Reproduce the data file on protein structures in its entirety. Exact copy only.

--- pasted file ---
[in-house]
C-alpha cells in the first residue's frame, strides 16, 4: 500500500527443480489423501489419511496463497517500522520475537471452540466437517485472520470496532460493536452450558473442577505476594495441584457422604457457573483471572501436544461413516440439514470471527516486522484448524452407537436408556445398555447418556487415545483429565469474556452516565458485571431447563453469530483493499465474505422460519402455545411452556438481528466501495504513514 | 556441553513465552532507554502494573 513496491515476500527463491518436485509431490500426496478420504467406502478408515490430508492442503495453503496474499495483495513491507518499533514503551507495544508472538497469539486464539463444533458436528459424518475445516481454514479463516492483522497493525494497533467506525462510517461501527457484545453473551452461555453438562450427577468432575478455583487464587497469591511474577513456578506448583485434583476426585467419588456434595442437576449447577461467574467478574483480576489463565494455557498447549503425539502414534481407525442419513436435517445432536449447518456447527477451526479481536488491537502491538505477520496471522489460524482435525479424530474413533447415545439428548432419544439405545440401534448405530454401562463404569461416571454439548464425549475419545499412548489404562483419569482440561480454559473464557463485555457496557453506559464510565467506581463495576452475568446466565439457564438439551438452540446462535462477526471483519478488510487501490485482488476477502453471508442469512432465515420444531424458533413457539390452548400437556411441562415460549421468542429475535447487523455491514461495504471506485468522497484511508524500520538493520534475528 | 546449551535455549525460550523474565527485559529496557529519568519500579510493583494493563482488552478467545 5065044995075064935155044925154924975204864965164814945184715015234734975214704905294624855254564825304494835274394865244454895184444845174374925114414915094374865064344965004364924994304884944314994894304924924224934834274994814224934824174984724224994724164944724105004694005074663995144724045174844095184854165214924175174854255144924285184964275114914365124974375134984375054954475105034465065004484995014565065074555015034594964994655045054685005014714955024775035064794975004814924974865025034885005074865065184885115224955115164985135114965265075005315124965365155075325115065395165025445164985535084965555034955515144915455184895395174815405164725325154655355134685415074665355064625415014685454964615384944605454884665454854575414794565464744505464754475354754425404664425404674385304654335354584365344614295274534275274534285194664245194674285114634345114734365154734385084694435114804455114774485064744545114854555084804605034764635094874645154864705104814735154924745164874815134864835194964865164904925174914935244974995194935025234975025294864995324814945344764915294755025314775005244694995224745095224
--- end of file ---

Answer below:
[in-house]
C-alpha cells in the first residue's frame, strides 16, 4: 500500500527443480489423501489419511496463497517500522520475537471452540466437517485472520470496532460493536452450558473442577505476594495441584457422604457457573483471572501436544461413516440439514470471527516486522484448524452407537436408556445398555447418556487415545483429565469474556452516565458485571431447563453469530483493499465474505422460519402455545411452556438481528466501495504513514 | 556441553513465552532507554502494573 513496491515476500527463491518436485509431490500426496478420504467406502478408515490430508492442503495453503496474499495483495513491507518499533514503551507495544508472538497469539486464539463444533458436528459424518475445516481454514479463516492483522497493525494497533467506525462510517461501527457484545453473551452461555453438562450427577468432575478455583487464587497469591511474577513456578506448583485434583476426585467419588456434595442437576449447577461467574467478574483480576489463565494455557498447549503425539502414534481407525442419513436435517445432536449447518456447527477451526479481536488491537502491538505477520496471522489460524482435525479424530474413533447415545439428548432419544439405545440401534448405530454401562463404569461416571454439548464425549475419545499412548489404562483419569482440561480454559473464557463485555457496557453506559464510565467506581463495576452475568446466565439457564438439551438452540446462535462477526471483519478488510487501490485482488476477502453471508442469512432465515420444531424458533413457539390452548400437556411441562415460549421468542429475535447487523455491514461495504471506485468522497484511508524500520538493520534475528 | 546449551535455549525460550523474565527485559529496557529519568519500579510493583494493563482488552478467545 5065044995075064935155044925154924975204864965164814945184715015234734975214704905294624855254564825304494835274394865244454895184444845174374925114414915094374865064344965004364924994304884944314994894304924924224934834274994814224934824174984724224994724164944724105004694005074663995144724045174844095184854165214924175174854255144924285184964275114914365124974375134984375054954475105034465065004484995014565065074555015034594964994655045054685005014714955024775035064794975004814924974865025034885005074865065184885115224955115164985135114965265075005315124965365155075325115065395165025445164985535084965555034955515144915455184895395174815405164725325154655355134685415074665355064625415014685454964615384944605454884665454854575414794565464744505464754475354754425404664425404674385304654335354584365344614295274534275274534285194664245194674285114634345114734365154734385084694435114804455114774485064744545114854555084804605034764635094874645154864705104814735154924745164874815134864835194964865164904925174914935244974995194935025234975025294864995324814945344764915294755025314775005244694995224745095224